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Despite progress in imaging technologies, documentation of unifocal electrical excitability is pivotal in patient selection for epilepsy surgery.
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Video-EEG monitoring: safety and adverse events in 507 consecutive patients.
Epilepsia
PUBLISHED: 11-18-2010
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Video-electroencephalography (EEG) monitoring plays a central role in the presurgical evaluation of medically refractory epilepsies and the diagnosis of nonepileptic attack disorders (NEADs). The aim of this study was to analyze safety and adverse events (AEs) during video-EEG monitoring.
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Complete removal of vagus nerve stimulator generator and electrodes.
J Neurosurg Pediatr
PUBLISHED: 02-04-2010
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Vagus nerve stimulation has become widely used in the palliative treatment of refractory epilepsy. Removal of a vagus nerve stimulator may be desirable or even necessary due to lack of efficacy, intolerable side effects, signs of infection, or failure of the device. Unless the lead or the helical electrodes are defective, only the generator is explanted and the electrodes are usually left behind for fear of damaging nerve or surrounding structures. The authors review their experience with complete removal of the stimulating electrodes and pacemaker-like generator device in 9 consecutive patients, 3 of whom were children. Using microsurgical techniques, the authors were able to completely remove the stimulator, including electrodes in all patients. All nerves remained morphologically intact. One case of temporary and one of permanent clinically silent ipsilateral vocal cord paresis were observed.
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Successful surgery in late onset epilepsy with tuberous sclerosis complex.
Epileptic Disord
PUBLISHED: 04-08-2009
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[Case records of Epileptic Disorders. Anatomo-electro clinical correlations. Case 01-2009]. Tuberous sclerosis complex (TSC) is a multisystem genetic disorder with variable phenotypic expression, caused by mutations in one of the two tumor suppressor genes, TSC1 or TSC2. Epilepsy is the most common neurological presentation and seizures are often medically intractable. Definition of the epileptogenic zone during presurgical evaluation is challenging given the multiple potentially epileptogenic lesions visible on MRI. However, TSC patients may nevertheless achieve seizure freedom, when preoperative evaluation yields concordant results. The strategies used in these patients vary substantially among different epilepsy surgery centres. We present a 21-year-old right-handed, intellectually not impaired woman with TSC and medically intractable seizures since the age of 15 years. Careful multi-stage presurgical evaluation, including prolonged video-EEG-monitoring, cerebral high resolution MRI, ictal and interictal [99m Tc]HMPAO-SPECT, [18 F]FDG-PET and further invasive recordings with subdural and depth electrodes led to the identification of an epileptogenic tuber with concordant seizure onset zone in the right neocortical temporal lobe. A tailored resection was performed leading to excellent surgical outcome (follow-up 12 months, Engel class I).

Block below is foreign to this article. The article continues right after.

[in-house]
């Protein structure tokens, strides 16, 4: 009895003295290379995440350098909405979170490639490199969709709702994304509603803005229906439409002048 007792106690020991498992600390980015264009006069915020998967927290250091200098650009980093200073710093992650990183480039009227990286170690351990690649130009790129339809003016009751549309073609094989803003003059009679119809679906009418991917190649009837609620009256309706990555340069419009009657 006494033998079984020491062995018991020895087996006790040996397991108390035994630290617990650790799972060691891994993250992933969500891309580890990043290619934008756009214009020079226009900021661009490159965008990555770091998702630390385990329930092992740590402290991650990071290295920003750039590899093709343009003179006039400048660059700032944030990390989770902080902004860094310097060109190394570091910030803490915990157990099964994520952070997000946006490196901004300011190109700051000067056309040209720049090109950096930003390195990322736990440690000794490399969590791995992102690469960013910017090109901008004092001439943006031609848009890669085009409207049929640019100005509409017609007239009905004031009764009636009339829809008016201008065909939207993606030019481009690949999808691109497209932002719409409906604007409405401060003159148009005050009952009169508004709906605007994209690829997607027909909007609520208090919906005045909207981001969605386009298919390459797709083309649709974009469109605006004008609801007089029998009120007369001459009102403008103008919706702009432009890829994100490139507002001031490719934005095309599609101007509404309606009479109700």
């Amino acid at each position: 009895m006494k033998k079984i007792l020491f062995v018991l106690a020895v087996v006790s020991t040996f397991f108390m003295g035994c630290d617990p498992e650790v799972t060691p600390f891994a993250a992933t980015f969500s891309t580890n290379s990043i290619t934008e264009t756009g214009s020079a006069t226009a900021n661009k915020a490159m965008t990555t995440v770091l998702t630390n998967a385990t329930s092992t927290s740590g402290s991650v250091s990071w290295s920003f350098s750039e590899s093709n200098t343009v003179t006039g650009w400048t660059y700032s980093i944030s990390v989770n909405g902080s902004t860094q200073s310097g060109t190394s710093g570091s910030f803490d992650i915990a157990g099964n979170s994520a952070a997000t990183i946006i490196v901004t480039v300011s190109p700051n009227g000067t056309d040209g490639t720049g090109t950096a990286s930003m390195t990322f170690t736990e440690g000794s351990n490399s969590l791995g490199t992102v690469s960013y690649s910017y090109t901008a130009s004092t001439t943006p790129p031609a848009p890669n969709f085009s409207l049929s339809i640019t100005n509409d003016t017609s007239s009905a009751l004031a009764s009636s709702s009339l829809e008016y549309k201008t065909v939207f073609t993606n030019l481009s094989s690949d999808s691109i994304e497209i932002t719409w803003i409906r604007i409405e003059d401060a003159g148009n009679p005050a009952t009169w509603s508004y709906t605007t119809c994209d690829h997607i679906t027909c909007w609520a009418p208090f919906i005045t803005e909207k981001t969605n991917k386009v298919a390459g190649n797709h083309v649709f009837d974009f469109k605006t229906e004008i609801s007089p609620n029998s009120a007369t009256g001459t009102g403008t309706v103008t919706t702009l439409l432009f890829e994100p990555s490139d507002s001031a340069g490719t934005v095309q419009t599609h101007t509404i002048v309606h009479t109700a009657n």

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Asymmetric seizure termination in primary and secondary generalized tonic-clonic seizures.
Epilepsia
PUBLISHED: 03-23-2009
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In temporal lobe epilepsies an asymmetric termination (AST) of the clonic phase of secondary generalized tonic-clonic seizures (sGTCS) reliably lateralizes the side of seizure onset. The last clonic activity occurs ipsilateral to the side of the seizure onset zone. We compared the prevalence and lateralizing value of AST in sGTCS of frontal and temporal lobe origin as well as in primary generalized tonic-clonic seizures (pGTCS).
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Traumatic fistula between the middle meningeal artery and the sphenoparietal sinus.
Acta Neurochir (Wien)
PUBLISHED: 02-21-2009
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Post-traumatic fistulas between the middle meningeal artery and the cranial venous system are extremely rare. We describe clinical presentation and successful endovascular management of a case of post-traumatic fistula between the middle meningeal artery and the sphenoparietal sinus.
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Cortical indocyanine green videography for quantification of acute hypoperfusion after subarachnoid hemorrhage: a feasibility study.
Neurosurgery
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Acute neurological deficits after subarachnoid hemorrhage (SAH) correlate with outcome, and a phase of acute hypoperfusion was characterized recently. Indocyanine green (ICG) videography is an established intraoperative imaging technique with important descriptive potential.
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What is Visualize?

JoVE Visualize is a tool created to match the last 5 years of PubMed publications to methods in JoVE's video library.

How does it work?

We use abstracts found on PubMed and match them to JoVE videos to create a list of 10 to 30 related methods videos.

Video X seems to be unrelated to Abstract Y...

In developing our video relationships, we compare around 5 million PubMed articles to our library of over 4,500 methods videos. In some cases the language used in the PubMed abstracts makes matching that content to a JoVE video difficult. In other cases, there happens not to be any content in our video library that is relevant to the topic of a given abstract. In these cases, our algorithms are trying their best to display videos with relevant content, which can sometimes result in matched videos with only a slight relation.